* Regardless of lockdown, I had a visit from the leader of a dance troupe I work with who's talking about the hope of a show later in the year. She thinks a good rendering is better than live performers from the rehearsal point of view, i.e. the music will always be consistent. Such is the way it's going.

Ingo Lee said:

This is masterfully conceived and realized Dane, nothing here to criticize.  Taking advantage of full orchestra and voices with harp, vibraphone and percussion for extra spice that all blends together nicely. I'm not noticing the dissonance or eccentric rhythms because it is all logically and musically assembled. And who needs words anyway?

And an impressive score with composite meters as well; I'd say you've won the notation wars!

Hi Dane,

In regards to:

>I'm not too sure what you meant about giving hints of a motif, nor hiding them.

My comment was intended to be more general.  Keeping up the freshness may be balanced

by using elements that kills the freshness sometimes.  Your approach also implies this by:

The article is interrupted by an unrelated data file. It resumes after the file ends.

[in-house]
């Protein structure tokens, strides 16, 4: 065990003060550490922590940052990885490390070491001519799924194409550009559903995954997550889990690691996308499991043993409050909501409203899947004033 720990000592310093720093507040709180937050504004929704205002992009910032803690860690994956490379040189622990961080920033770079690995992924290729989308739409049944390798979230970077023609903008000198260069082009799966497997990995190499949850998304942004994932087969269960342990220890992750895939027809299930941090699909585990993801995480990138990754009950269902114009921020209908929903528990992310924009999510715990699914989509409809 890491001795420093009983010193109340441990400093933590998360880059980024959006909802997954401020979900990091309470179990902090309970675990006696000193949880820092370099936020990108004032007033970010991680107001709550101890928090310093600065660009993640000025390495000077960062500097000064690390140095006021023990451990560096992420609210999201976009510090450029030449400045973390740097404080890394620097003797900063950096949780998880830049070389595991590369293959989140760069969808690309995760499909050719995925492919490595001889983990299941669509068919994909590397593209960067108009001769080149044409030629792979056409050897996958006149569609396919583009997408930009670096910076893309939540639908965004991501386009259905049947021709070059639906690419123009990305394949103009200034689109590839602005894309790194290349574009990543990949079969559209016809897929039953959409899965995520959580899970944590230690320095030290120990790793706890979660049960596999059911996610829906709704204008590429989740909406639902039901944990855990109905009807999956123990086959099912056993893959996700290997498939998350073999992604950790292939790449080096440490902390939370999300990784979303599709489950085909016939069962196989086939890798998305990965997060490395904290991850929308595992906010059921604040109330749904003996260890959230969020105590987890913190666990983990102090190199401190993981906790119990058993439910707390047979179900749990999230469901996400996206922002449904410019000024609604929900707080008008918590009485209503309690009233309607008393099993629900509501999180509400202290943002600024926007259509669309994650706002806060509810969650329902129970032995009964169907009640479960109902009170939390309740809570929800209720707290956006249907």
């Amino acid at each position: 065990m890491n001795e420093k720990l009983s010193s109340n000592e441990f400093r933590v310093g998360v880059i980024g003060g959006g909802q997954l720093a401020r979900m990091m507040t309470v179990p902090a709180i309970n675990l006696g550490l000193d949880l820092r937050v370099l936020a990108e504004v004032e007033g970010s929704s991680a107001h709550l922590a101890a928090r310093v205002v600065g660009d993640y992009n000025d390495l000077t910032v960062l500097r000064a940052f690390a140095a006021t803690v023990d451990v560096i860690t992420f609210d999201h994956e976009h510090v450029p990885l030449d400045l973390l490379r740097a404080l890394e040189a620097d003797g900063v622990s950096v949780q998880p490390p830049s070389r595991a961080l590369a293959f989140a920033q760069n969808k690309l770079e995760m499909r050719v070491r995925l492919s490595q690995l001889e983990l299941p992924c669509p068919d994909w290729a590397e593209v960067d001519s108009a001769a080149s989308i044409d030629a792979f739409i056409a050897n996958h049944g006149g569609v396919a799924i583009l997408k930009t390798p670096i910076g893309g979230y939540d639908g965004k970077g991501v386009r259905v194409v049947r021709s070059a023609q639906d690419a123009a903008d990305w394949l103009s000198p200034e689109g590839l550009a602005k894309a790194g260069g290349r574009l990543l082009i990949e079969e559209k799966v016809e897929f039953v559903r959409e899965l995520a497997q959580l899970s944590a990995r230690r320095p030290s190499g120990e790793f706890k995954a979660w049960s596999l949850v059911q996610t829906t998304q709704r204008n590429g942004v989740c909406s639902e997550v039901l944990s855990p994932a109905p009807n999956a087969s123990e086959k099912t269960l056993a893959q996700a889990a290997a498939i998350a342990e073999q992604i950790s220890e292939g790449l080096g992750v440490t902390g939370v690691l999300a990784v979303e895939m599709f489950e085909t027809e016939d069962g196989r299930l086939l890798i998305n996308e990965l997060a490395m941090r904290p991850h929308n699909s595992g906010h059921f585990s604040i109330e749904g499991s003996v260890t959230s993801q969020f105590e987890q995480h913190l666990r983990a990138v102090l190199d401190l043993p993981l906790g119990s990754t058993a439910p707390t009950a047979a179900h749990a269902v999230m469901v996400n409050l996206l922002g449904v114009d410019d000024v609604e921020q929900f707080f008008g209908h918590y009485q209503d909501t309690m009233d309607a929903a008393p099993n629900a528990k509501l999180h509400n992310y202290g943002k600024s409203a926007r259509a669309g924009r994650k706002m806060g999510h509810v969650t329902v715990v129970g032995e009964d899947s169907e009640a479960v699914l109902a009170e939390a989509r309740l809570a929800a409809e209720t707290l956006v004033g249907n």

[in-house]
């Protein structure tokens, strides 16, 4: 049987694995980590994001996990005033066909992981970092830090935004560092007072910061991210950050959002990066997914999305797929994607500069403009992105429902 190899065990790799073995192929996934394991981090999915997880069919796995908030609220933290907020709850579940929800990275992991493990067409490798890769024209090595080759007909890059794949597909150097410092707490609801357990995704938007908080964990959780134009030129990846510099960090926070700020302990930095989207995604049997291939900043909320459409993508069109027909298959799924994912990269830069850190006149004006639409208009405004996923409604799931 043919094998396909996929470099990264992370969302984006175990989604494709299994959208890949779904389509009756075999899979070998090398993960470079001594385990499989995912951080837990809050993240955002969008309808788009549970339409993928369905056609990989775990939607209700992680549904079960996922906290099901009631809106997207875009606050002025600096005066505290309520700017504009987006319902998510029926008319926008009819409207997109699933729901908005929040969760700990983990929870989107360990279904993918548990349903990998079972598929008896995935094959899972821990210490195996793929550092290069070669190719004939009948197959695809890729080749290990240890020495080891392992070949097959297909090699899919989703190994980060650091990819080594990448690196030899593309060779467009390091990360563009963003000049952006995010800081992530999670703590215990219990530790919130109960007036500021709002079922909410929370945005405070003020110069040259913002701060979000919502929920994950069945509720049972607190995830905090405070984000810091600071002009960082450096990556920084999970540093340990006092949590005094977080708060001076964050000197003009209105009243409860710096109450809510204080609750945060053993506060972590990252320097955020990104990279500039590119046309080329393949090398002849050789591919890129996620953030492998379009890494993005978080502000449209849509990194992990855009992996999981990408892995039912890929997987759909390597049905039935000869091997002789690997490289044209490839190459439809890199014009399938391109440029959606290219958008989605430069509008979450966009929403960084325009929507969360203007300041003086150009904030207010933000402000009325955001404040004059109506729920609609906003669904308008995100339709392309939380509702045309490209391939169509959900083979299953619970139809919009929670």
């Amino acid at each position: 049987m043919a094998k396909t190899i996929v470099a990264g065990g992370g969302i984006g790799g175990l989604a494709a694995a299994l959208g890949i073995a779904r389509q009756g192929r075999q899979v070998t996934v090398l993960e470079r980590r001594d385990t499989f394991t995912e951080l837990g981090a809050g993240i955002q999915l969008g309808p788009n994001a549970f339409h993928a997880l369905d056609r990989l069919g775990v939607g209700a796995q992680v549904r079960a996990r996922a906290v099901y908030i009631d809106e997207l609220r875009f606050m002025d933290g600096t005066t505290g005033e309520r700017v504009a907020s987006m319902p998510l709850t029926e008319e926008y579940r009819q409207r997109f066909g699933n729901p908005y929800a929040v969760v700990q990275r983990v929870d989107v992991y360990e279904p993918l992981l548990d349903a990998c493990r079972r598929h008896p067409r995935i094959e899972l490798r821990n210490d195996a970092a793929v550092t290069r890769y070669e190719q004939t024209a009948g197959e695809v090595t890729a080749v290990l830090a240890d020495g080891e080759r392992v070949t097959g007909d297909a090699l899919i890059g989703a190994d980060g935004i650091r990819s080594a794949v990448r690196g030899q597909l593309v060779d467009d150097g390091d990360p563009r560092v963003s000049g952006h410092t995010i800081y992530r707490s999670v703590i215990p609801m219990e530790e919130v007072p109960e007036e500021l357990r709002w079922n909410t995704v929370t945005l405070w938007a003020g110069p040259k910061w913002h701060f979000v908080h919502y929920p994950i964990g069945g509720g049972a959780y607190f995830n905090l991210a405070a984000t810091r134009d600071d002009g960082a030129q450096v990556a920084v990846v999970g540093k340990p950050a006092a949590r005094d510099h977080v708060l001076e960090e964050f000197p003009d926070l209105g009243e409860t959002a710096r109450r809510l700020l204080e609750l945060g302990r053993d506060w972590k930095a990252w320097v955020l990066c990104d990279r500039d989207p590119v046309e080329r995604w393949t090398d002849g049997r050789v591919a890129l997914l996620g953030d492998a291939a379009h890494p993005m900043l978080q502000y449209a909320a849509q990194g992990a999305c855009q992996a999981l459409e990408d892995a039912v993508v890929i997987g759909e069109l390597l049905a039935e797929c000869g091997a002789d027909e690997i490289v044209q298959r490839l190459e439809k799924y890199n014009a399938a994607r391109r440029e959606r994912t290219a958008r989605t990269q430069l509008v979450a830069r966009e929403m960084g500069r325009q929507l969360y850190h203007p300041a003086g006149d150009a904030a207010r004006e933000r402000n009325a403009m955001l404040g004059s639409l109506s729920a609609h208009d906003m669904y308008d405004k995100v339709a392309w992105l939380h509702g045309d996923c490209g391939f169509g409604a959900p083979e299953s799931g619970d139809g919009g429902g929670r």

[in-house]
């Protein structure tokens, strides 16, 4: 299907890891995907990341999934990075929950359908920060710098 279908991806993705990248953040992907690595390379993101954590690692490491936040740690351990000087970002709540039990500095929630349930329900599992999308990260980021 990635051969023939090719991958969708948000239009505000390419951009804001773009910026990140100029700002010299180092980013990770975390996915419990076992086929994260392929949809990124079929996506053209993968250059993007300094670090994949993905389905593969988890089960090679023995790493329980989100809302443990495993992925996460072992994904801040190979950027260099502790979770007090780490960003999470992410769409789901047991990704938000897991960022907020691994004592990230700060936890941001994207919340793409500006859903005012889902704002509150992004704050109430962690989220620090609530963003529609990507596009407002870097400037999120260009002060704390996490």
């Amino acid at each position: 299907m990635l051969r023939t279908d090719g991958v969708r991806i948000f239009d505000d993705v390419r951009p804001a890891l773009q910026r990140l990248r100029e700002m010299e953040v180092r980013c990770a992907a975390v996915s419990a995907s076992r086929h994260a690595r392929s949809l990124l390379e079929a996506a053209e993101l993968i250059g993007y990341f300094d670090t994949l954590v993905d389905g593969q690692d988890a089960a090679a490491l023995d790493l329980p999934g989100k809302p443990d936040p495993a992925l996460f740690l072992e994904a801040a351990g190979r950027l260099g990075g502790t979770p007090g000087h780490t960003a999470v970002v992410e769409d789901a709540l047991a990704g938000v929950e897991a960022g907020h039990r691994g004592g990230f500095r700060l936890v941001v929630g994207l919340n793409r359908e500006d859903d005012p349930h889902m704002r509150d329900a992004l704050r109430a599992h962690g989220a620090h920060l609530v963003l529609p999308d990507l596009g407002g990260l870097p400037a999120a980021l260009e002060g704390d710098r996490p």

>. I tend to through-compose, motifs often linking episodes or recurring later in the piece.

My objection is 'recursion' is not underlined enough to kill the effect of complete and continuous

freshness (or of course I could not perceive it as such).  Recursion may give a sense of remembering,

but that may not be enough to break down the continuous sense of freshness.

Was I able to express my sensitivity, I do not know either.

Nevertheless it is a perfect work.  By the way, the ballet thing news is great!

Good for you.

All the best.

Ali

Dane Aubrun said:

Hi, Ali

Well, many thanks for listening through and your generous comment. Your analytical eye is always appreciated.

I'm not too sure what you meant about giving hints of a motif, nor hiding them. I tend to through-compose, motifs often linking episodes or recurring later in the piece. They're usually simple (maybe just 3 or 4 notes) with kind of 'subordinate' phrases leading off.

Yes, the ending isn't up to much. I may repeat the chord at the end or converge onto it by another chord. Engraving the score was a nightmare but I plodded on!